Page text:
A Question About Race
A remarkable exchange at the Supreme Court
Sometimes, in this harried world of ours, it is worth pausing to consider an issue with depth and context. With that in mind, we want to highlight a moment at the United States Supreme Court this week that didn’t receive nearly the attention it deserves.
Perhaps that’s because there is so much else going on. And perhaps it is because the American public and press have come to realize that the current group of justices seem hellbent and undeterrable in remaking American jurisprudence in line with reactionary orthodoxy. That they will blow up decades of precedent is viewed as almost a fait accompli.
On the docket this week were oral arguments for a pair of cases involving affirmative action in college and university admissions. Affirmative action has been a contentious issue for a long time, wrapped up in this nation’s tortured and bloody history over race, equity, justice, and privilege.
As we have seen, racial tensions have risen in recent years around a general reckoning of what kind of nation we are, we were, and we should be. Schools are a natural battleground for this discussion because they are where we are supposed to teach the past in order to educate our leaders of the future. What our children learn, and with whom, will go a long way to determining what kind of country the United States will become.
Affirmative action strikes at questions of meritocracy. How do we judge merit? Can it be measured in grades and test scores alone? Should we factor in the circumstances and prejudices certain groups have faced? Should we consider our unequal educational systems? Should we make allowances for the effects of poverty and economic disadvantage?
How much discretion should academic institutions have in shaping their student body? Should the overall makeup of a class reflect the population at large? Does exposure to diverse viewpoints enhance the educational environment for all?
The critics of affirmative action often portray college admissions as a zero sum game. Letting in one person means another was denied. And they argue that considering race in the selection process is a form of racial discrimination. They are much less vocal about other factors admissions offices consider, such as athletic ability, musical skill, relationships to alumni, and other such criteria.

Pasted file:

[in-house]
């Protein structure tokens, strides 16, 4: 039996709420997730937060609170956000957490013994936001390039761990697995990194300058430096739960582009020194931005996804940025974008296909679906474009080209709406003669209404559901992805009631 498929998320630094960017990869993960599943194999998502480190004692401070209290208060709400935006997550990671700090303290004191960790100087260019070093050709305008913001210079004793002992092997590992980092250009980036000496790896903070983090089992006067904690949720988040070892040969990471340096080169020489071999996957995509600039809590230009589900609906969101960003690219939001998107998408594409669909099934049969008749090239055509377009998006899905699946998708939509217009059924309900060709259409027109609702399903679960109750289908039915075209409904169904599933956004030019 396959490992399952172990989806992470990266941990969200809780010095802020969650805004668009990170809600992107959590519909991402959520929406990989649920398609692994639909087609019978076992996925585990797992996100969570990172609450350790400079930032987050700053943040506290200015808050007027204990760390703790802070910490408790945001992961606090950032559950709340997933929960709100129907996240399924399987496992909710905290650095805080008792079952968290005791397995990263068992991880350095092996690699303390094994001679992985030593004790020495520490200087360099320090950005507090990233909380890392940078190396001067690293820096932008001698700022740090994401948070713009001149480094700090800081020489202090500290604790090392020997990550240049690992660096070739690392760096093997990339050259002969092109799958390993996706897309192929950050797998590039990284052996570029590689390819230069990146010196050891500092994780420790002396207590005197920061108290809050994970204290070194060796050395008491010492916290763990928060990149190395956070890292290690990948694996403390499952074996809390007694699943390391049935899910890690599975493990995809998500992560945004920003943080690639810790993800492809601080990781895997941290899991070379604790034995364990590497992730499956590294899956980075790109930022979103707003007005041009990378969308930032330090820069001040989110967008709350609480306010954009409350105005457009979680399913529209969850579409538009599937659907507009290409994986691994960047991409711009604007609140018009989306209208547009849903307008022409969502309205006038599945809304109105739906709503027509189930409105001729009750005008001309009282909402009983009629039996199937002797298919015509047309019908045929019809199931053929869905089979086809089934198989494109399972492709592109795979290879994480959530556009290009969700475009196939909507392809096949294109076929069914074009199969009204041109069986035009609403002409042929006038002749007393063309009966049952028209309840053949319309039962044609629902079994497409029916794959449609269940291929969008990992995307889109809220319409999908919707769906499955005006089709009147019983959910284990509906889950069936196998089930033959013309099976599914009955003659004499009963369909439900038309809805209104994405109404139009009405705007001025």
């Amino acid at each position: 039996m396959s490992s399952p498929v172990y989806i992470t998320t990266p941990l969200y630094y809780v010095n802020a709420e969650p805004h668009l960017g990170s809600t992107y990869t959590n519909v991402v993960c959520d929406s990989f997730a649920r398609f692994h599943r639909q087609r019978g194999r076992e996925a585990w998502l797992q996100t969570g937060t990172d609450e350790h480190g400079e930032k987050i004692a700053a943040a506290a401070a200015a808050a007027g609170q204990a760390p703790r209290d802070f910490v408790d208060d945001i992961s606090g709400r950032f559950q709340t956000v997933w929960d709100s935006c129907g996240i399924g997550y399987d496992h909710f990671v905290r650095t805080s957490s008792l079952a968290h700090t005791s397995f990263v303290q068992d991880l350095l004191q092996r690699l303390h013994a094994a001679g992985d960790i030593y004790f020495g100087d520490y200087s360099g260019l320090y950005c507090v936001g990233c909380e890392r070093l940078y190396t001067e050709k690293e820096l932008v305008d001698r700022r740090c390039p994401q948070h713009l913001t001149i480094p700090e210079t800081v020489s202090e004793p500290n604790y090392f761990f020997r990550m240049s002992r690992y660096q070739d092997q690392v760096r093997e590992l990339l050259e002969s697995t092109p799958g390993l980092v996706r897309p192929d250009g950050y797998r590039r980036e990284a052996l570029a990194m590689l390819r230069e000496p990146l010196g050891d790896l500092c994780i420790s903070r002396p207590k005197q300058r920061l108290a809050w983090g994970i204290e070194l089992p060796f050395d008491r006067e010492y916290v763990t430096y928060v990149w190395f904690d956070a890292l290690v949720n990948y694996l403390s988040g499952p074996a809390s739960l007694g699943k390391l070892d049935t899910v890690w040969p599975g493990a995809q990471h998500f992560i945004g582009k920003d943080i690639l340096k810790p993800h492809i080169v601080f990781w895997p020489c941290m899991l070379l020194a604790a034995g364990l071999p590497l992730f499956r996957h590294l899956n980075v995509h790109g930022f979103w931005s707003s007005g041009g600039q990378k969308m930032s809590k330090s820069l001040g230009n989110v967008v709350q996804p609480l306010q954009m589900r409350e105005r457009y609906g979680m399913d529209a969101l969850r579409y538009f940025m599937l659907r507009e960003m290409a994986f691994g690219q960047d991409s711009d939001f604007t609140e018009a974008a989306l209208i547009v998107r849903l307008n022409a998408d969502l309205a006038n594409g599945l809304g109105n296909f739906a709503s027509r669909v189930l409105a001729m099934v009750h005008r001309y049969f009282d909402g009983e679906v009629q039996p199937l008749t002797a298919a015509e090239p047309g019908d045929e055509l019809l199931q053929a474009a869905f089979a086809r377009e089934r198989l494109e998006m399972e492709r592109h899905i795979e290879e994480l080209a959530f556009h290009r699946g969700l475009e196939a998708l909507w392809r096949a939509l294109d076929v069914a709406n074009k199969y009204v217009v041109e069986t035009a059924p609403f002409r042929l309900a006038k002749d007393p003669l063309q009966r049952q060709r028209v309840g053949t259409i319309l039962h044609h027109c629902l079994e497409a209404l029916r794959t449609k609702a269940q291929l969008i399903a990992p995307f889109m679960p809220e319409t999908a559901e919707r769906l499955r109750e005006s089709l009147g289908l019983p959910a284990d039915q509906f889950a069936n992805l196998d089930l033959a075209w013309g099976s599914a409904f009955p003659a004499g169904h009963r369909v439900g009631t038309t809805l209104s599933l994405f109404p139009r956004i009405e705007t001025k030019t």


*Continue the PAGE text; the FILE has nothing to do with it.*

The argument against affirmative action also has an underlying premise that certain students have a right to attend a certain institution over another one based on some form of “objective” criteria. But it’s not as if there is only one college or university in the United States. There are thousands. Not getting into Harvard or the University of North Carolina (the two institutions featured in the Supreme Court cases) doesn’t mean you can’t go to college, or even a very good college.
Advocates for affirmative action argue that it has many merits. They contest the notion that one can measure students purely by criteria like grades and test scores. How do you weigh someone who had all the advantages of private schools and test prep against someone who didn’t? They also say that the makeup of a student body matters in fostering diverse learning environments. These arguments and others were made before the court.
But we want to focus on another argument, the very notion that it is unrealistic and impractical to bar the consideration of race in any practical sense. Race has been a major influence on defining the American experience since the beginning. The life stories of underrepresented minorities in this country cannot be separated from race. As members of these groups apply to college, as they write in their essays about their life experiences, their hopes and dreams, their family histories, is it realistic that they omit any mention of race? How can an admissions office ignore such factors?
This was the line of questioning from the newest member of the Supreme Court, Justice Ketanji Brown Jackson, in the case of the University of North Carolina (she had recused herself from the Harvard case). She used a simple hypothetical framing that created a powerful moment in the oral arguments and gave court watchers more evidence that she will be a force on the bench.
Here is a transcript of the exchange between Justice Jackson and Patrick Strawbridge, a lawyer arguing that UNC’s consideration of race in admissions should be prohibited.
JUSTICE JACKSON: What I'm worried about is that the rule that you're advocating, that in the context of a holistic review process, a university can take into account and value all of the other background and personal characteristics of other applicants, but they can't value race, what I'm worried about is that that seems to me to have the potential of causing more of an equal protection problem than it's actually solving.